Stay with us.


ANDERSON: Welcome back.

China's elevation to world superpower status is one of much debate. What's not is how quickly the country is transforming, including its media.

Traditionally, the Chinese government has had tight control over journalists, but with the rise of the Internet, that's becoming increasingly difficult.

CNN's Stan Grant explains.


STAN GRANT, CNN CORRESPONDENT (voice-over): Kang Langyi is a bundle of contradictions. He enjoys what he calls the freedoms of the information age in a land where ideas are often censored. He munches on that most American of foods, McDonalds, while running a Web site denouncing the United States and its allies.

KANG LANGYI, CHINESE INTERNET USER (through translator): More and more Chinese people are using the Internet. The Internet is a convenient and free space.

GRANT: He uses this "free space" to allow people to run messages like this. Some anti-China wolves have put on sheep's clothing and infiltrated the flock. Expose those Net spies. Execute them on the spot."

People like Kang Langyi help organize anti-Japanese protest over the Internet earlier this year. The violent demonstrations, some say, were secretly encouraged by the Chinese government.

(on camera): There has been an information explosion in China. Nearly 100 million Internet users, another 300 million people using mobile phones and text messaging. Put simply, the genie is out of the bottle. The challenge for the government here now, to find new ways to put it back in.

(voice-over): The government already has Internet police monitoring Web sites. It's now cracking down on online use services, tightening restrictions on stories containing pornography, gambling or violence. It outlaws information inciting demonstrations, concerned that protests against Japan one moment could turn on China the next.

He Jiazheng runs online news service He keeps a tight- reign on what is reported.

HE JIAZHENG, PEOPLES.NET (through translator): We emphasize the rule of law. Basically, we advocate discussions within the framework of the law and discourage rumors, abuse and vulgar, offensive stuff.

GRANT: Vulgar, offensive stuff like democracy or human rights. These words currently banned from blog sites and bulletin boards. Here we type in "only democracy can save China," refresh the page and it is gone.

In China, government censorship clearly casts a long shadow.

Stan Grant, CNN, Beijing.

(END VIDEOTAPE)ANDERSON: Up next on INTERNATIONAL CORRESPONDENTS, "Inside Israel's Jails." An award-winning filmmaker tells us what it's really like.

That in just a moment.


ANDERSON: Welcome back.

Imagine catching the gaze of those considered to be the world's most dangerous people, never mind engaging in a conversation with them. Well, that's exactly what one group of documentary makes did when they filmed "Inside Israel's Jails."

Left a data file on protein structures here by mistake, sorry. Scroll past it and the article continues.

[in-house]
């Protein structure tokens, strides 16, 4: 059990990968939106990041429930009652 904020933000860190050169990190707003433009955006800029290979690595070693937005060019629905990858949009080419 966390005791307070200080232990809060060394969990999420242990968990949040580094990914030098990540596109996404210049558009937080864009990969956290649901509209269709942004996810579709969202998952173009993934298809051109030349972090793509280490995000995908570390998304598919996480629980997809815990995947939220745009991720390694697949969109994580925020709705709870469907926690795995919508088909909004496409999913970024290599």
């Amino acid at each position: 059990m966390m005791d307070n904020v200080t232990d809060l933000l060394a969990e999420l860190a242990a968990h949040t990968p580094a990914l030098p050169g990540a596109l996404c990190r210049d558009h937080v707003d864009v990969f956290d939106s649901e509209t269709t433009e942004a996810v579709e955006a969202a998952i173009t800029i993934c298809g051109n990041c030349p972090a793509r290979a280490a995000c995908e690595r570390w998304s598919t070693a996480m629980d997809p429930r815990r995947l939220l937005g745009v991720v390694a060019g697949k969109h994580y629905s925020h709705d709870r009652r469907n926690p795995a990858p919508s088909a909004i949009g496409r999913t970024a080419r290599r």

Here is a clip from their film, which has just won the top prize at the Foreign Press Association's Media Awards.


UNIDENTIFIED MALE: (Speaking foreign language).

NARRATOR (voice-over): An Israeli officer and a convicted terrorist kill time. Both have lots of it.

UNIDENTIFIED MALE: (Speaking foreign language).

NARRATOR (voice-over): In the past, these two men would only have come eye to eye at the end of a rifle sight. Now they're offered a unique chance to learn about each other at close quarters.

UNIDENTIFIED MALE: (Speaking foreign language).

NARRATOR (voice-over): Outside the prison walls, the momentum towards peace and the creation of an independent Palestinian state gathers haste.

But inside Israeli jails, there are still 10,000 prisoners accused of crimes against Israel.


ANDERSON: Well, judges call the film an outstanding piece of investigative journalism and praise the team for getting access to a high security Israeli prison.

I'm joined now by the executive producer, Dimitri Doganis.

Dimitri, just how difficult was it to gain not just the access to this facility but the trust and ultimately the balance in this film?

DIMITRI DOGANIS, FILMMAKER: It was very difficult and it took quite a long time. We spent about four months trying to persuade the Israeli Prison Service to let us through the door, not just to let us through the door, but to let us through the door and then once we were in, to allow us to go where we wanted and film with who we wanted.

And, of course, while we were doing that, we were also contacting representatives from the Palestinian prisoners associations, both inside and outside the jails, and saying this is what we'd like to do, we need your permission as well as the Israeli Prison Services permission to do it, and in a way what you have to do then is you have to be totally honest with both sides, because you're going to make -- if you promise -- you can't promise it's going to be one thing to one side and another thing to another because you're going to be found out very quickly once you get inside.

It was a complicated process, but ultimately I think it was worth it.

ANDERSON: Do you think, or were you aware that people change once the cameras went on?